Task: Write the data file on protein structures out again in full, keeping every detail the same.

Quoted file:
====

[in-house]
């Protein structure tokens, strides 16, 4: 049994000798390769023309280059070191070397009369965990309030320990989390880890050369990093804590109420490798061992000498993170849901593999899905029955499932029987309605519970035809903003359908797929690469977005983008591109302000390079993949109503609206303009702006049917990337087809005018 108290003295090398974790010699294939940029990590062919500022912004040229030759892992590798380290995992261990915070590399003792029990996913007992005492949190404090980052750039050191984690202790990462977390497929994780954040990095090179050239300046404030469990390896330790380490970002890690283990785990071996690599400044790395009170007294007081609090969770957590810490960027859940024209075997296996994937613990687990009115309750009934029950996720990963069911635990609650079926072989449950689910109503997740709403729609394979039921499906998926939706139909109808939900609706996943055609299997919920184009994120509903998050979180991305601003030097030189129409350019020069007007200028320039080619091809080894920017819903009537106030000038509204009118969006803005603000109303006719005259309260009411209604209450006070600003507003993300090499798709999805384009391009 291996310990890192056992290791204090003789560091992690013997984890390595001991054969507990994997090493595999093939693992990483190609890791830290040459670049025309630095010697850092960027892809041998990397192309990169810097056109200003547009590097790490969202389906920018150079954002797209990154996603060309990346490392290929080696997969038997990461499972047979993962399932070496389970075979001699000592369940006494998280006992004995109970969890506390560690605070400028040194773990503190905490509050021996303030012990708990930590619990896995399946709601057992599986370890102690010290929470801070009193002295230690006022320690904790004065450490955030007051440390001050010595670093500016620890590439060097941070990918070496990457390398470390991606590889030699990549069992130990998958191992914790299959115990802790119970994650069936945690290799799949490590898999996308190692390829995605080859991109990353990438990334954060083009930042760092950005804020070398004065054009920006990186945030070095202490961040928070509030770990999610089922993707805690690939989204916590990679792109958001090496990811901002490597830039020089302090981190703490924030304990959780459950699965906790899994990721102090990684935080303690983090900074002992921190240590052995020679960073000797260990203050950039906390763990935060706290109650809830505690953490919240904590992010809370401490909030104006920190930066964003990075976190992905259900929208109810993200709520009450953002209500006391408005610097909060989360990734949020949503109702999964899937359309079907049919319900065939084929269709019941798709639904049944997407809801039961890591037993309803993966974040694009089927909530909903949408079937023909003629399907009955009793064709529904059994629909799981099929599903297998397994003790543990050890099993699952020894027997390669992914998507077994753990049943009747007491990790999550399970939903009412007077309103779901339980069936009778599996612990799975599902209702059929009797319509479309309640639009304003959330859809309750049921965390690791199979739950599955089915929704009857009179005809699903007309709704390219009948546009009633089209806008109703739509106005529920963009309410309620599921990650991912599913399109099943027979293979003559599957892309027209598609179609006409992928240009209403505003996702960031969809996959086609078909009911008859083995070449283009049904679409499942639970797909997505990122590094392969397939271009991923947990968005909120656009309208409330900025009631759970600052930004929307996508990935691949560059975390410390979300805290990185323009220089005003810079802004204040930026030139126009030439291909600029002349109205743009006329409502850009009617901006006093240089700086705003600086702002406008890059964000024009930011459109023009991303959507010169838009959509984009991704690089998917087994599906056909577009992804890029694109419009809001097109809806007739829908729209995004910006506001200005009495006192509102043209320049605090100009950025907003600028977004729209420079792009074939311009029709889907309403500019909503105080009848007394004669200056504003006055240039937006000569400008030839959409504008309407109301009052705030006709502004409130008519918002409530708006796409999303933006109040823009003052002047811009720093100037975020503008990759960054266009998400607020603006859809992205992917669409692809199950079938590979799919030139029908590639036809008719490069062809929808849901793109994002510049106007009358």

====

[in-house]
């Protein structure tokens, strides 16, 4: 049994000798390769023309280059070191070397009369965990309030320990989390880890050369990093804590109420490798061992000498993170849901593999899905029955499932029987309605519970035809903003359908797929690469977005983008591109302000390079993949109503609206303009702006049917990337087809005018 108290003295090398974790010699294939940029990590062919500022912004040229030759892992590798380290995992261990915070590399003792029990996913007992005492949190404090980052750039050191984690202790990462977390497929994780954040990095090179050239300046404030469990390896330790380490970002890690283990785990071996690599400044790395009170007294007081609090969770957590810490960027859940024209075997296996994937613990687990009115309750009934029950996720990963069911635990609650079926072989449950689910109503997740709403729609394979039921499906998926939706139909109808939900609706996943055609299997919920184009994120509903998050979180991305601003030097030189129409350019020069007007200028320039080619091809080894920017819903009537106030000038509204009118969006803005603000109303006719005259309260009411209604209450006070600003507003993300090499798709999805384009391009 291996310990890192056992290791204090003789560091992690013997984890390595001991054969507990994997090493595999093939693992990483190609890791830290040459670049025309630095010697850092960027892809041998990397192309990169810097056109200003547009590097790490969202389906920018150079954002797209990154996603060309990346490392290929080696997969038997990461499972047979993962399932070496389970075979001699000592369940006494998280006992004995109970969890506390560690605070400028040194773990503190905490509050021996303030012990708990930590619990896995399946709601057992599986370890102690010290929470801070009193002295230690006022320690904790004065450490955030007051440390001050010595670093500016620890590439060097941070990918070496990457390398470390991606590889030699990549069992130990998958191992914790299959115990802790119970994650069936945690290799799949490590898999996308190692390829995605080859991109990353990438990334954060083009930042760092950005804020070398004065054009920006990186945030070095202490961040928070509030770990999610089922993707805690690939989204916590990679792109958001090496990811901002490597830039020089302090981190703490924030304990959780459950699965906790899994990721102090990684935080303690983090900074002992921190240590052995020679960073000797260990203050950039906390763990935060706290109650809830505690953490919240904590992010809370401490909030104006920190930066964003990075976190992905259900929208109810993200709520009450953002209500006391408005610097909060989360990734949020949503109702999964899937359309079907049919319900065939084929269709019941798709639904049944997407809801039961890591037993309803993966974040694009089927909530909903949408079937023909003629399907009955009793064709529904059994629909799981099929599903297998397994003790543990050890099993699952020894027997390669992914998507077994753990049943009747007491990790999550399970939903009412007077309103779901339980069936009778599996612990799975599902209702059929009797319509479309309640639009304003959330859809309750049921965390690791199979739950599955089915929704009857009179005809699903007309709704390219009948546009009633089209806008109703739509106005529920963009309410309620599921990650991912599913399109099943027979293979003559599957892309027209598609179609006409992928240009209403505003996702960031969809996959086609078909009911008859083995070449283009049904679409499942639970797909997505990122590094392969397939271009991923947990968005909120656009309208409330900025009631759970600052930004929307996508990935691949560059975390410390979300805290990185323009220089005003810079802004204040930026030139126009030439291909600029002349109205743009006329409502850009009617901006006093240089700086705003600086702002406008890059964000024009930011459109023009991303959507010169838009959509984009991704690089998917087994599906056909577009992804890029694109419009809001097109809806007739829908729209995004910006506001200005009495006192509102043209320049605090100009950025907003600028977004729209420079792009074939311009029709889907309403500019909503105080009848007394004669200056504003006055240039937006000569400008030839959409504008309407109301009052705030006709502004409130008519918002409530708006796409999303933006109040823009003052002047811009720093100037975020503008990759960054266009998400607020603006859809992205992917669409692809199950079938590979799919030139029908590639036809008719490069062809929808849901793109994002510049106007009358």